The goal in any personal injury lawsuit is to obtain a reasonable sum of money in order to make you whole again. Determining what this amount is can be difficult, and figures may even vary widely between people with similar injuries. The following criteria can guide you in figuring out what vehicle accident personal injury claim might be worth.
Medical Damages in a Personal Injury Claim
The first category of expenses an insurance company looks at is medical damages. These damages are referred to as “medical special damages” or “specials” by the insurance company. Medical damages include doctor or hospital bills, in addition to any other expenses related to your medical care. The cost of future medical bills, such as surgeries that are scheduled but not yet completed, may be included in the cost of medical special damages as well.
General Damages in a Personal Injury Claim
The next category of damages that are calculated are “general damages.” General damages are those that do not necessarily have an attached value, yet are a direct result of the injury. Some examples of general damages include:
- Pain and suffering
- Emotional distress
- Lowered quality of life
- Permanent disability or disfigurement
To calculate general damages, an adjuster will take the amount of medical damages, and then assign a multiplier to it. This multiplier is based on the severity of your injuries. Relatively minor injuries are typically assigned a modifier of 1.5 or 2, while severe or long-lasting injuries could be given between 5 and ten. Higher multipliers are given when there is an extended recovery period or long term medical treatment is needed to make you whole again.
Lost Income in a Personal Injury Claim
The third category of expenses is lost income. The amount of money calculated includes wages lost as a result of an injury, but can also include future loss of earnings as well. For example, if your injury greatly restricts the amount or type of work you can perform, your new anticipated earnings could be compared to your previous earnings to determine future loss of income.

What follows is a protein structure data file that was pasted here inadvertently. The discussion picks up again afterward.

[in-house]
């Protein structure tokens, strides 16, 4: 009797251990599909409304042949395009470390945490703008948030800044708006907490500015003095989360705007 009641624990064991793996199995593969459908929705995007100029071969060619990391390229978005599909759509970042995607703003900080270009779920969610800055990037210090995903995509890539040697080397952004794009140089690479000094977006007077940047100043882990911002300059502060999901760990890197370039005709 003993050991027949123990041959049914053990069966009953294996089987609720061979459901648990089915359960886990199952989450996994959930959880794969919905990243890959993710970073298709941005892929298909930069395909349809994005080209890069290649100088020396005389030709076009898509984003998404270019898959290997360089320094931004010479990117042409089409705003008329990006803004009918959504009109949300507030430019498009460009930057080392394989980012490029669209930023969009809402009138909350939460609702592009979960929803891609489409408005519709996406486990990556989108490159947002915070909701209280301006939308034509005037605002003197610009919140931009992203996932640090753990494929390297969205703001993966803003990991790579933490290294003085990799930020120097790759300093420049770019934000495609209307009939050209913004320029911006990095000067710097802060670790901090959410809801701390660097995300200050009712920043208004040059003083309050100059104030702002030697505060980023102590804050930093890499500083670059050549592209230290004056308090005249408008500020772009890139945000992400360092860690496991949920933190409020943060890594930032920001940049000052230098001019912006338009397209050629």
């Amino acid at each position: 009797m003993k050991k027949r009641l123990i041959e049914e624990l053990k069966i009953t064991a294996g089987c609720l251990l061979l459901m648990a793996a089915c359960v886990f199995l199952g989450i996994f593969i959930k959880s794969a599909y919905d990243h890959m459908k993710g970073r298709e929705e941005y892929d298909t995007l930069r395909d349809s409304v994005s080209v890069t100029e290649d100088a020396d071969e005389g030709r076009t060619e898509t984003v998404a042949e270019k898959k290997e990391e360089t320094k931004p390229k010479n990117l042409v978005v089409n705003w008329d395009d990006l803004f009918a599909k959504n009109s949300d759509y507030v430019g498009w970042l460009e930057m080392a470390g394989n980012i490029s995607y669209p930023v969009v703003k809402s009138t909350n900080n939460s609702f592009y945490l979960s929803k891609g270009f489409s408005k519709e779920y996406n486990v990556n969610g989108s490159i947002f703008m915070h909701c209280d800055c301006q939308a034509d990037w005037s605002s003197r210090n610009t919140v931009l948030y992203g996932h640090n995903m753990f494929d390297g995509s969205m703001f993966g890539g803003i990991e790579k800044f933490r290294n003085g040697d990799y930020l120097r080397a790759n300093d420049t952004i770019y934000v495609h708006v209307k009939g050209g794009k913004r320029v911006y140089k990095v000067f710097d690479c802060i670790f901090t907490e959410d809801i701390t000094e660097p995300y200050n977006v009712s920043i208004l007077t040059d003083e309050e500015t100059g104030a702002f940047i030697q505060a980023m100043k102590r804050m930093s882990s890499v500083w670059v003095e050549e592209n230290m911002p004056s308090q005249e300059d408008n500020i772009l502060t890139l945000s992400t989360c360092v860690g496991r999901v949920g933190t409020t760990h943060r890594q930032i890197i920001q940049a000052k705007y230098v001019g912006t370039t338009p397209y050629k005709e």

Calculating Fault in a Personal Injury Claim
The amount calculated by adding general damages plus medical damages and lost wages does not necessarily equal a settlement amount. Due to a legal principle known as comparative negligence, an insurance company may reduce its settlement based upon the amount you were deemed to be negligent. This principle is designed to prevent people from profiting from their own negligence.
Your at-fault percentage will be determined by a number of things, and is typically calculated by the insurance adjuster assigned to your case. This amount is therefore subjective, and may sometimes be slanted in favor of the insurance company. If you feel the percentage amount is unfair, your attorney can argue in favor of a lower one during the negotiation process.
Insurance adjusters do not typically disclose their formulas for calculating damages, yet knowing what those formulas are can go a long way toward ensuring you obtain a fair settlement. Keep them in mind when calculating damages yourself in order to come up with an accurate figure. For additional information on damages and how they relate to personal injury claims, read our article Understanding Personal Injury Damages.This process can be overwhelming for people especially when they are recovering from a serious accident. In these cases, it is highly recommended that you contact a competent personal injury attorney who specializes in these types of cases.
The accident attorneys at David & Philpot, P.L., have been helping victims of auto and truck accidents in Florida for over 20 years. We understand how insurance adjusters calculate damages and the strategies they use to minimize payouts for your personal injury claim. If you or a family member have been injured in an accident that wasn’t your fault contact us today for a free, no obligation consultation. We can be reached at 800.360.7015 or you can fill out our free case evaluation form and we will get right back with you.